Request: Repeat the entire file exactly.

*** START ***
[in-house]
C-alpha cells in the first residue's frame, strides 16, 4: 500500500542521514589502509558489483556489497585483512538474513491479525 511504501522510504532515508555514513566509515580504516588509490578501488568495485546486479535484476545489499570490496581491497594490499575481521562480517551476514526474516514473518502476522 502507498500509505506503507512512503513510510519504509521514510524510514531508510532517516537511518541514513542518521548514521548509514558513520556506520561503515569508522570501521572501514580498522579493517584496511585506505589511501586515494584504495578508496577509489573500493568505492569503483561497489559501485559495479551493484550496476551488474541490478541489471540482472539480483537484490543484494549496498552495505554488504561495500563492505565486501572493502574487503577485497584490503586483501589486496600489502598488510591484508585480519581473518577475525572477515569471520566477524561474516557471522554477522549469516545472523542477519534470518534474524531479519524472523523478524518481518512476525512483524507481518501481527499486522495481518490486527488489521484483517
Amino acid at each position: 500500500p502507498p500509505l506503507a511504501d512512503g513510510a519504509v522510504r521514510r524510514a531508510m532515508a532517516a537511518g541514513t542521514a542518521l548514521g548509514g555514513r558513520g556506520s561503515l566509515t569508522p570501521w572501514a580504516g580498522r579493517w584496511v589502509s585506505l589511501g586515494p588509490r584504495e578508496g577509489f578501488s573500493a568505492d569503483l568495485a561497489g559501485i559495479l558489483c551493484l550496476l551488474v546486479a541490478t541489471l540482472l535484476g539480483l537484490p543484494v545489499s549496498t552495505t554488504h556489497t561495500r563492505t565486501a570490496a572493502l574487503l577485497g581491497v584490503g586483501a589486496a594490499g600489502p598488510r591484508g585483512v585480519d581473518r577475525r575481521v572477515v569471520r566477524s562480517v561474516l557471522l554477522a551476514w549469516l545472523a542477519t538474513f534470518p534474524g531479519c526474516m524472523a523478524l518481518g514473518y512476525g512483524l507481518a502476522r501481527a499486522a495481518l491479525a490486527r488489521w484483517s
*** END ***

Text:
[in-house]
C-alpha cells in the first residue's frame, strides 16, 4: 500500500542521514589502509558489483556489497585483512538474513491479525 511504501522510504532515508555514513566509515580504516588509490578501488568495485546486479535484476545489499570490496581491497594490499575481521562480517551476514526474516514473518502476522 502507498500509505506503507512512503513510510519504509521514510524510514531508510532517516537511518541514513542518521548514521548509514558513520556506520561503515569508522570501521572501514580498522579493517584496511585506505589511501586515494584504495578508496577509489573500493568505492569503483561497489559501485559495479551493484550496476551488474541490478541489471540482472539480483537484490543484494549496498552495505554488504561495500563492505565486501572493502574487503577485497584490503586483501589486496600489502598488510591484508585480519581473518577475525572477515569471520566477524561474516557471522554477522549469516545472523542477519534470518534474524531479519524472523523478524518481518512476525512483524507481518501481527499486522495481518490486527488489521484483517
Amino acid at each position: 500500500p502507498p500509505l506503507a511504501d512512503g513510510a519504509v522510504r521514510r524510514a531508510m532515508a532517516a537511518g541514513t542521514a542518521l548514521g548509514g555514513r558513520g556506520s561503515l566509515t569508522p570501521w572501514a580504516g580498522r579493517w584496511v589502509s585506505l589511501g586515494p588509490r584504495e578508496g577509489f578501488s573500493a568505492d569503483l568495485a561497489g559501485i559495479l558489483c551493484l550496476l551488474v546486479a541490478t541489471l540482472l535484476g539480483l537484490p543484494v545489499s549496498t552495505t554488504h556489497t561495500r563492505t565486501a570490496a572493502l574487503l577485497g581491497v584490503g586483501a589486496a594490499g600489502p598488510r591484508g585483512v585480519d581473518r577475525r575481521v572477515v569471520r566477524s562480517v561474516l557471522l554477522a551476514w549469516l545472523a542477519t538474513f534470518p534474524g531479519c526474516m524472523a523478524l518481518g514473518y512476525g512483524l507481518a502476522r501481527a499486522a495481518l491479525a490486527r488489521w484483517s